JEFFERSON CITY — Utility employees who removed safety gauges at the Taum Sauk reservoir immediately after it collapsed essentially tampered with key evidence, a state dam safety official testified.
James Alexander was the first person called as a witness as the Missouri Public Service Commission opened a hearing Tuesday into the December 2005 collapse at Ameren Corp.’s mountaintop hydroelectric plant. Six Ameren employees, including a company vice president, were scheduled to testify as the hearing resumed today.
In his opening statement Tuesday, attorney Robert Haar suggested the PSC had no jurisdiction over the reservoir, which falls under the oversight of the federal government. He suggested the PSC may have been politically pressured into holding the hearing.
“In light of all the investigations that have taken place and in light of the fact that it’s 19 months after the collapse, we frankly do question why this commission is conducting this investigation today,” Haar said.
The PSC acknowledges the federal government has jurisdiction over the hydroelectric plant but is looking into the reservoir collapse as part of its general authority to ensure Missouri’s investor-owned utilities are operating safely.
Kevin Thompson, the general counsel for the PSC, said he took offense at Haar’s assertions, calling them “insinuations and allegations of impropriety, which I highly resent.”
The hearing marks the first time Ameren officials have testified publicly before utility regulators about the reservoir collapse that sent more than 1 billion gallons of water over a portion of Reynolds County in southeast Missouri. The flood badly damaged Johnson’s Shut-Ins State Park and injured the park superintendent, his wife and three children.
The PSC launched an investigation in June, after the release of a Missouri State Highway Patrol report concerning Ameren’s operations at the Taum Sauk hydroelectric plant before and after the incident.
The report said Ameren employees, or an outside contractor hired by the company, adjusted critical safety gauges at the reservoir so that the gauges were effectively disabled the morning of the collapse. Then, those gauges, also called Warrick Probes, were removed.
Alexander said the commission should ask Ameren managers why the gauges were removed and how many times they had been adjusted over the years.
“In my opinion, those probes should not have been removed until it was reliably documented as to their setting, and everyone was able to verify it,” Alexander said.
Haar asked Alexander during the hearing if anyone had told him that Ameren removed the probes to inhibit the investigation into the collapse.
Alexander said no one had.
Tuesday’s political overtones followed a report last week about e-mails, obtained by The Kansas City Star, suggesting the Missouri State Highway Patrol was pressured by Gov. Matt Blunt’s staff last month to emphasize that Attorney General Jay Nixon had not filed criminal charges in the case.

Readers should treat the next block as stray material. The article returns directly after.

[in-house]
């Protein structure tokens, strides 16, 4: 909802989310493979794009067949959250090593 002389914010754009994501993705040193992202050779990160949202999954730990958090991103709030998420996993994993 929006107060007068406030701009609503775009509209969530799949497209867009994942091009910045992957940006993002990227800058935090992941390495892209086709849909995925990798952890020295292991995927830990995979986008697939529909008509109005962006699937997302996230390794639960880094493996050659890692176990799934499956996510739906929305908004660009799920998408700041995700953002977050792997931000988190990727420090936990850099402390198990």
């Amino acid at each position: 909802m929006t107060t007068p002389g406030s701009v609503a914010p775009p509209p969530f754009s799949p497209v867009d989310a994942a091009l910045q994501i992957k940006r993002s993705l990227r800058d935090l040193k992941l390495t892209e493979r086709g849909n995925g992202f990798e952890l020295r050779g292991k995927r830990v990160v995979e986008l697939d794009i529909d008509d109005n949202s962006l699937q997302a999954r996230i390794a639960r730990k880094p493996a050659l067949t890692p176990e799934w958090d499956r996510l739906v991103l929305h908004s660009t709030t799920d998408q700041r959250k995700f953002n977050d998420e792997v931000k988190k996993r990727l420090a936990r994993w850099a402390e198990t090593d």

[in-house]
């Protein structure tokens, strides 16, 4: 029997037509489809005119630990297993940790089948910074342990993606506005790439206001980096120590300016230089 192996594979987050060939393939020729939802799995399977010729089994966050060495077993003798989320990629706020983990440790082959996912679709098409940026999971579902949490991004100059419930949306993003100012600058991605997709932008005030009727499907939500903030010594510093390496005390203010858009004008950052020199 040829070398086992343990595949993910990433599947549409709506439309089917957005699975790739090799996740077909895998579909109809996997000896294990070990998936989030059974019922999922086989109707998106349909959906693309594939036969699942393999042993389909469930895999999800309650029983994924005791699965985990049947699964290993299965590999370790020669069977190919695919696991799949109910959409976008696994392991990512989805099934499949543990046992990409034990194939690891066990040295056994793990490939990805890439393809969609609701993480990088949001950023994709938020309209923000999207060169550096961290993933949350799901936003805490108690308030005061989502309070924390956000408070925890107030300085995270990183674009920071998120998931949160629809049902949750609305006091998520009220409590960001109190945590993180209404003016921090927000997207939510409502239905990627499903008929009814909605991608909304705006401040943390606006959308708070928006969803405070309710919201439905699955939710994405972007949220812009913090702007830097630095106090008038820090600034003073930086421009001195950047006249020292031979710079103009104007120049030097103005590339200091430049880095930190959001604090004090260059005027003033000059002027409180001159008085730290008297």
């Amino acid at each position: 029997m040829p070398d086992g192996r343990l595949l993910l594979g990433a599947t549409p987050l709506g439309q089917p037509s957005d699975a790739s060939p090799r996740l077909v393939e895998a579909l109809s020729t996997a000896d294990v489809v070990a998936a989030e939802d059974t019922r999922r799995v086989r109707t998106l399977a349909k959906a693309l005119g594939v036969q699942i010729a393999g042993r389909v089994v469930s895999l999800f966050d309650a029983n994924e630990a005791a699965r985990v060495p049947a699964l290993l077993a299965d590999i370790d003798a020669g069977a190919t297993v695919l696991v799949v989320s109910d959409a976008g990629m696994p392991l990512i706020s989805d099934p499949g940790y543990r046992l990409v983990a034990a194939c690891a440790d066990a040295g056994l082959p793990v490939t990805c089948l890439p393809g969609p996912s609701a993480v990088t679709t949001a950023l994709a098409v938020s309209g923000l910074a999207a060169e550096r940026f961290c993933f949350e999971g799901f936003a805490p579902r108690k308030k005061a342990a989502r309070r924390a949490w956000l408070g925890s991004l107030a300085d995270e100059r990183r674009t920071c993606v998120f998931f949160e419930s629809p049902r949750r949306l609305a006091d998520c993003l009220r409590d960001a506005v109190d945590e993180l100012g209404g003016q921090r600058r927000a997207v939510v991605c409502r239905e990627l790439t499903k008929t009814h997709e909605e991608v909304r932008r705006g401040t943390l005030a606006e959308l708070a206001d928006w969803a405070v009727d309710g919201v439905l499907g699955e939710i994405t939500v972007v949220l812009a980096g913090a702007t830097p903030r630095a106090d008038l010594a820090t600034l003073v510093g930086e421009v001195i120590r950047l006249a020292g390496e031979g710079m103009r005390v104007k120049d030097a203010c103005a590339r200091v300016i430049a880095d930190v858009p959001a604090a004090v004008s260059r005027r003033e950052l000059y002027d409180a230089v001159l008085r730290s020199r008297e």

A patrol report on the collapse found no evidence of a crime, and Nixon announced in May that he would not file criminal charges, based on that finding. Nixon is Blunt’s likely opponent in the 2008 gubernatorial election, and Blunt’s critics say the e-mails demonstrate an attempt by Blunt’s office to put political pressure on the patrol.
The only other witness to testify Tuesday was Tony Zamberlan, an outside contractor who helped Ameren install its safety system at the Taum Sauk reservoir. The system included the Warrick Probes, which were designed to shut down pumps that automatically filled the reservoir.
Testimony in the Highway Patrol report indicates that the Warrick Probes were raised so high on the reservoir wall that water did not touch them in December 2005 when the reservoir overflowed and collapsed.
Zamberlan said he never physically adjusted the probes because he was not authorized to do so. He said he was involved in at least one project to raise the probes roughly a year before the collapse but would not have moved them himself.
While saying his memory was vague, Zamberlan said that he had not visited the reservoir since February 2005 at the latest.
Thompson said in an interview that a key goal of the investigation is to discover whether Ameren put profits ahead of safety at the plant and whether there might be a risk of similar accidents at the utility’s other facilities in Missouri.
“They have a nuclear plant 20 miles from my kids,” Thompson said of Ameren’s nuclear power plant in Callaway County.
Ameren employees scheduled to testify include Mark Birk, vice president of power operations; consulting engineer Steve Bluemner; Taum Sauk manager David Fitzgerald; consulting engineer Tom Pierie; generation coordinator Steve Schoolcraft; and hydro operations manager Warren Witt.